Soccer and TV Rights: a Burgeoning Anachronism

Off The Post missed this weekend’s Italian Super Cup clash between Juventus and Lazio. You probably did, too, because, apparently, the game was only televised in the USA on RAI International, which is not part of OTP’s cable network package. If it is part of yours, you might have seen Juve beat the Romans 2-0 thanks to two quick-fire second half goals from newcomers Mario Mandzukic and Paulo Dybala.

It’s too bad, really, because given Juve’s usual dominance of the Italian Serie A, cup games are just about all OTP watches in Italy. He’s also not the only one that’s slightly irked by this.

Napoli President Aurelio De Laurentiis, whose team was in this competition versus Juventus last year, also had a hard time finding the game on TV. He and the squad were in Portugal where Napoli had just drawn against Portuguese champ FC Porto. Apparently the TV rights weren’t sold in that country, so the irate ADL, as he’s affectionately referred to, went on a rant, as he does:

“I was forced to hack into a RAI feed, that’s absurd, what I did was illegal, it shouldn’t happen because this is a very feasible thing, it’s very simple, because the Lega does not protect its product,” the Italian film producer said. He went on to complain about the fact that Serie A President Maurizio Beretta, whom he called on to resign, moved the game to Shanghai as part of an overseas marketing move yet much of the world could not watch the game because the rights weren’t sold. He later added, “I’ve always wondered -- why do Lega officials have to take some of the money from the Supercoppa?”

ADL often says lots of suggestive things -- like Beretta and friends taking a chunk of Super Cup revenue --  but we’re not going to dwell on any scandals here today. That said, OTP certainly shared his pain about not being able to watch the game on live TV. Of course, anyone could be a few Google searches away from figuring out how to hack into RAI’s stream, too, but when the Premier League opener between Manchester United and Tottenham is being shown at the same time, what’s the point?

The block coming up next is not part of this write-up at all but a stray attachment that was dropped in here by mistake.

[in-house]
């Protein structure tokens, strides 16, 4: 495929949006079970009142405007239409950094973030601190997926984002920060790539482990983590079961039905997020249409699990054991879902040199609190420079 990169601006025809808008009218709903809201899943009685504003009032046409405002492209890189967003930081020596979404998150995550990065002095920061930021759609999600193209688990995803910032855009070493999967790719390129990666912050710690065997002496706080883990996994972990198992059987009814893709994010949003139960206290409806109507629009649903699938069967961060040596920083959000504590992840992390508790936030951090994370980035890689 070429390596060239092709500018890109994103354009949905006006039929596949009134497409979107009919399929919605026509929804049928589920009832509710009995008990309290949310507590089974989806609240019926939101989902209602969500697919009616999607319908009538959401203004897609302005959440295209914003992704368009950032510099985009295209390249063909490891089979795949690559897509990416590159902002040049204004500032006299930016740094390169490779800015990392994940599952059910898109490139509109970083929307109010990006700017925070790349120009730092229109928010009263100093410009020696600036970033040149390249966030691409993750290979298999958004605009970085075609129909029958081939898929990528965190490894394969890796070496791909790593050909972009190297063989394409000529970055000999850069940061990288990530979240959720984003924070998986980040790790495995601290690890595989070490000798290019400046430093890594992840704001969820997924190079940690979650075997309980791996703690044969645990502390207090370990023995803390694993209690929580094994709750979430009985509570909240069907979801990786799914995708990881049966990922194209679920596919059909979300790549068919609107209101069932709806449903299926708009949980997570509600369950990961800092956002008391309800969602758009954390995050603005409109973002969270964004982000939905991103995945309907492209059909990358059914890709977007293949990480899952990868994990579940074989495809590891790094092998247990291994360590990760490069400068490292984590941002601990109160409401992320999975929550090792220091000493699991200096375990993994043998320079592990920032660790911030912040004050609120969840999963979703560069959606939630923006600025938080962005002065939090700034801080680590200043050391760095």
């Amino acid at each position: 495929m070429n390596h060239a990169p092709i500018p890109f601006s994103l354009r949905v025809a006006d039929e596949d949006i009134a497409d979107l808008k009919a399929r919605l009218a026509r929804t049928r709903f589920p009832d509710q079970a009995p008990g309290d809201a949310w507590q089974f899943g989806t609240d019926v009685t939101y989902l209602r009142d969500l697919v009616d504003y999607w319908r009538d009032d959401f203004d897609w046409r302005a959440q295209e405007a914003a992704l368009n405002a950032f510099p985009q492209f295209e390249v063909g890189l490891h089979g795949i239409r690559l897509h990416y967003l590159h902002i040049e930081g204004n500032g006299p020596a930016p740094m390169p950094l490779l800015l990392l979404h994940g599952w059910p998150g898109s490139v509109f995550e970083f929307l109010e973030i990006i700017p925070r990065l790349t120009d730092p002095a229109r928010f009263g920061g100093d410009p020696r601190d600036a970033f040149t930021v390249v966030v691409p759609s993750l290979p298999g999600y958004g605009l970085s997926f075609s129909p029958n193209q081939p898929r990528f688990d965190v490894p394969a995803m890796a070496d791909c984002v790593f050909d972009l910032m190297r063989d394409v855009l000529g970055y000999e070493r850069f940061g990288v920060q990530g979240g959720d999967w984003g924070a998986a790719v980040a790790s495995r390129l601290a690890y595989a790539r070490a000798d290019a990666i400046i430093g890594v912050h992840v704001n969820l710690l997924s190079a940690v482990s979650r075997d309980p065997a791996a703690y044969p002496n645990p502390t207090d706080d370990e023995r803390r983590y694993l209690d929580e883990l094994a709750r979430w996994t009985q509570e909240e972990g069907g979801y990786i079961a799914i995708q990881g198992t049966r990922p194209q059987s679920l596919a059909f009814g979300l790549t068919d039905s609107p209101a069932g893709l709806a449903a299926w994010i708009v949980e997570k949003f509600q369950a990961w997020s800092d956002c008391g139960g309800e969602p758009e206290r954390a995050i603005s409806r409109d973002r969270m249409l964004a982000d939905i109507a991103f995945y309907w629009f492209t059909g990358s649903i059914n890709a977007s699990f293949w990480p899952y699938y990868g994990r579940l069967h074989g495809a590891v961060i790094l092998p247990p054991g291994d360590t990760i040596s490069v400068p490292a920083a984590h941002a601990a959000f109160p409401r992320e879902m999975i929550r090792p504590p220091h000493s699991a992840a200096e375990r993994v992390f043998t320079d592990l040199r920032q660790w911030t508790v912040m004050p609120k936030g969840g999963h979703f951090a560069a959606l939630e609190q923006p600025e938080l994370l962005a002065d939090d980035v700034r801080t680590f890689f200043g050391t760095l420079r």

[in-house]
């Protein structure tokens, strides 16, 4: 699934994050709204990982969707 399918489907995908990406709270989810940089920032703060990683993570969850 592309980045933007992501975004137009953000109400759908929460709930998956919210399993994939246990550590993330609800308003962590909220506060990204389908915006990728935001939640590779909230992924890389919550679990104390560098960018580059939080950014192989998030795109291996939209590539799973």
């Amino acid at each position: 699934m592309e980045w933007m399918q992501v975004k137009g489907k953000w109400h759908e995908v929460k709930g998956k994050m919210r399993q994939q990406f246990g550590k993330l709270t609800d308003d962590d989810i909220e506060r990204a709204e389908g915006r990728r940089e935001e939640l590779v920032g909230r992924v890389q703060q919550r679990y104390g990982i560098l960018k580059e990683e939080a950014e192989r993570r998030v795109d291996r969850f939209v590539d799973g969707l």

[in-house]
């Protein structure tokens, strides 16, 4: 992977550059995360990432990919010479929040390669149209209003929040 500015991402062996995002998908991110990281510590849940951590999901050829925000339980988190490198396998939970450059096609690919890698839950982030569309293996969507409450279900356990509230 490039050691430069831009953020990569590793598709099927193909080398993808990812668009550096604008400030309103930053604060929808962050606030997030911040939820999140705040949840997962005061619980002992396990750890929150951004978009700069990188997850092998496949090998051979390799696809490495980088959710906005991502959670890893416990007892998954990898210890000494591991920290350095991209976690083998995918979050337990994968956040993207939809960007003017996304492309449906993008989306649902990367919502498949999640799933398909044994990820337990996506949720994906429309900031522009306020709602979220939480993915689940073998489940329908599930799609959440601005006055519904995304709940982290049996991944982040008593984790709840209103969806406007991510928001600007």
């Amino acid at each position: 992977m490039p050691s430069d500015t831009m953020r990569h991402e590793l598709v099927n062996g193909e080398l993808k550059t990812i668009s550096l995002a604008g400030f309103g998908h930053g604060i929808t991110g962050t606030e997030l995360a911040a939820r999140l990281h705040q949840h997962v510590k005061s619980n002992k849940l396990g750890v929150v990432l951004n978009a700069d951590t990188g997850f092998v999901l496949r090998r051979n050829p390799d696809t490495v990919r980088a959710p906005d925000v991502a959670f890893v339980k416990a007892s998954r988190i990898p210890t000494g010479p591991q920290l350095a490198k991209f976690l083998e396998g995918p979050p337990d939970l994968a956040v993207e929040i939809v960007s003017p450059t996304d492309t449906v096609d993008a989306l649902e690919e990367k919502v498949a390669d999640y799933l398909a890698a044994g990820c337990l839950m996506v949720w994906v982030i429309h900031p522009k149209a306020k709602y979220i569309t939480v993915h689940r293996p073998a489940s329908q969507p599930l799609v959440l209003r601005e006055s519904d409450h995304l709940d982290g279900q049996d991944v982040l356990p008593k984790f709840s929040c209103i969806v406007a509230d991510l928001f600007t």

So the Serie A season curtain-raiser lost a customer. Big deal, right?

Well, no, it’s definitely not a big deal, but it is an example of the maddening world of sports broadcasting rights.

Earlier on Monday, the Premier League, which enjoyed a wonderfully surprising opening weekend, announced that NBC had re-upped its existing contract with the EPL for the broadcasting rights in the U.S. for six years, keeping England’s popular first division in the NBC family until the 2021/22 season.

On the one hand, kudos to NBC. The network’s move shows its faith in the growth of soccer in the U.S., even if the product isn’t an American soccer product. Its coverage is also generally very good, the production is excellent, the analysis, etc, all very good -- no problems with any of that.

But, on the other hand, OTP, like so many devoted soccer fans, was kind of hoping he could give up his ridiculously over-priced cable subscription before 2021-22. Unfortunately, it doesn’t look like that’s going to happen. 

Why, because NBC is a subsidiary of Comcast, and Comcast is a cable provider that wants you to subscribe to the thousands of channels it offers for hundreds of dollars a month in a gigantic bundle that you couldn’t possibly surf through in one sitting before going absolutely mad.

Indeed, no offense to Rebecca Lowe & co., NBCSN or even NBC, but your parent company represents just about the most anti-consumer thing going in media today. Most cable subscribers OTP has ever talked to agree that these services are bulky, costly, accompanied by all kinds of irritating rules and totally unnecessary when most of the world’s people like to watch maybe five or so channels, tops. 

So, today’s NBC EPL rights win comes with a hefty does of disappointment, because OTP will likely be forced to carry on pouring over hundreds of dollars a month into an enormous product suite he does not want, need or have time for.  

At least Fox Sports, one of the big American sports networks that carries some soccer programming, provides an alternative through its Fox Soccer 2 Go service. For the uninitiated, this service allows subscribers to stream Fox’s soccer programming to their devices for $20 per month. If NBC really wants to serve the soccer community for the next six years, it will come out with a similar product. The big question, of course, is whether parent Comcast would let it.  

3 comments about "Soccer and TV Rights: a Burgeoning Anachronism".
  1. aaron dutch, August 11, 2015 at 9:08 a.m.

    Our football in the US is a mess, the federation, broadcasting, development, leagues, pyramid , media, approach. This makes it so difficult to drive our building a top tier football culture. We have 15+ million hard core fans and another 30 million following fans/ or would follow fans if it was easier. that is a larger fan base then Germany or England.

  2. Eric Cornell, August 12, 2015 at 7:22 a.m.

    FOX Soccer 2 Go is a nice option, but still far from perfect. They're carrying every match in the German league, I believe, but only 60 of the matches in the Scottish league (and mainly those that feature Celtic, I've noticed). If only the leagues offered their own streaming packages.

  3. Andrea Hana, August 12, 2015 at 12:42 p.m.

    Watch ESPN, Fox Soccer 2 Go and others that are available to subscribe to with either a Roku device or Apple TV have blackouts on key games. So it's not worth it, if you want to watch some playoff games or rivalry games. You have to have cable for those. It's a scam. I wish that they would just quit all of this nonsense and, FINALLY, dump these cable companies, allow people to subscribe to what they ACTUALLY WANT to watch and simply let US decide.

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